Reiter: The idea was born of the fact that I spent ten years of my life in New Orleans. Grew up in Ohio. Wanted to go a place that was as dif­fer­ent as I could find. New Orleans was cer­tain­ly all that. A sin­gu­lar city. But it was clear that the city, while it was aware? that was it in a hur­ri­cane zone, and the waters were ris­ing all the time, its infra­struc­ture was inad­e­quate to meet those con­di­tions. And so you could see the future in the infra­struc­ture. And one always won­dered why we did­n’t do more, know­ing what was going to hap­pen there. And sure enough, in 2005 Katrina came. Hurricanes came to Orleans almost every year and this one real­ly demon­strat­ed the inad­e­qua­cies of that infrastructure.

Now that I live in Phoenix, I see some sim­i­lar­i­ties even though the cir­cum­stances are dif­fer­ent. Again around water. But are we ful­ly pre­pared? And as I men­tioned ear­li­er that top­ic is in the news, to address the future. So the project was born of look­ing at places that can see their future and maybe don’t quite grap­ple with it in the way that they should. That’s prob­a­bly true of all of us in a lot of dif­fer­ent places as well.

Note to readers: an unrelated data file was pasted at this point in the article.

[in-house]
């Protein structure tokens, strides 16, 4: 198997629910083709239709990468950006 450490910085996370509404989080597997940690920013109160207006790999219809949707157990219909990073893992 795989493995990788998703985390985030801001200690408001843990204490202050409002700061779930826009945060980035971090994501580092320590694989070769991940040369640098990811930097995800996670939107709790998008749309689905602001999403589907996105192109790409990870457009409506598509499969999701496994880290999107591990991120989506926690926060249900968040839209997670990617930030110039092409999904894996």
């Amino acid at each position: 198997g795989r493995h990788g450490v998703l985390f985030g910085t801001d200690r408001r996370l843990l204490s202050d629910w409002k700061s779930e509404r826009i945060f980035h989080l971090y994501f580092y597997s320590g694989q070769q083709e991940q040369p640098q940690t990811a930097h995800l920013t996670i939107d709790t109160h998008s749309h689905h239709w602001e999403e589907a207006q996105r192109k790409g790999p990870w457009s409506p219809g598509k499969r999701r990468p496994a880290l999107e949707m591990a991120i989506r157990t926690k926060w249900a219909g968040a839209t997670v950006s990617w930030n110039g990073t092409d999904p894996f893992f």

Boudreau: When we spoke ear­li­er you men­tioned that New Orleans actu­al­ly now has a resilien­cy plan.

Reiter: That’s true. So, Katrina clear­ly caused peo­ple to think about what’s impor­tant about cities, and that one in par­tic­u­lar. It’s irre­place­able; it’s a very spe­cial place. So fol­low­ing that, there was much more atten­tion paid to prepa­ra­tion. And what that city means to not only the res­i­dents who live there but the coun­try as a whole. And the Rockefeller Foundation has a pro­gram called 100 Resilient Cities, and New Orleans is one of those cities. Rockefeller was down in the city, as were many oth­er foun­da­tions and oth­er orga­ni­za­tions try­ing to help rebuild it.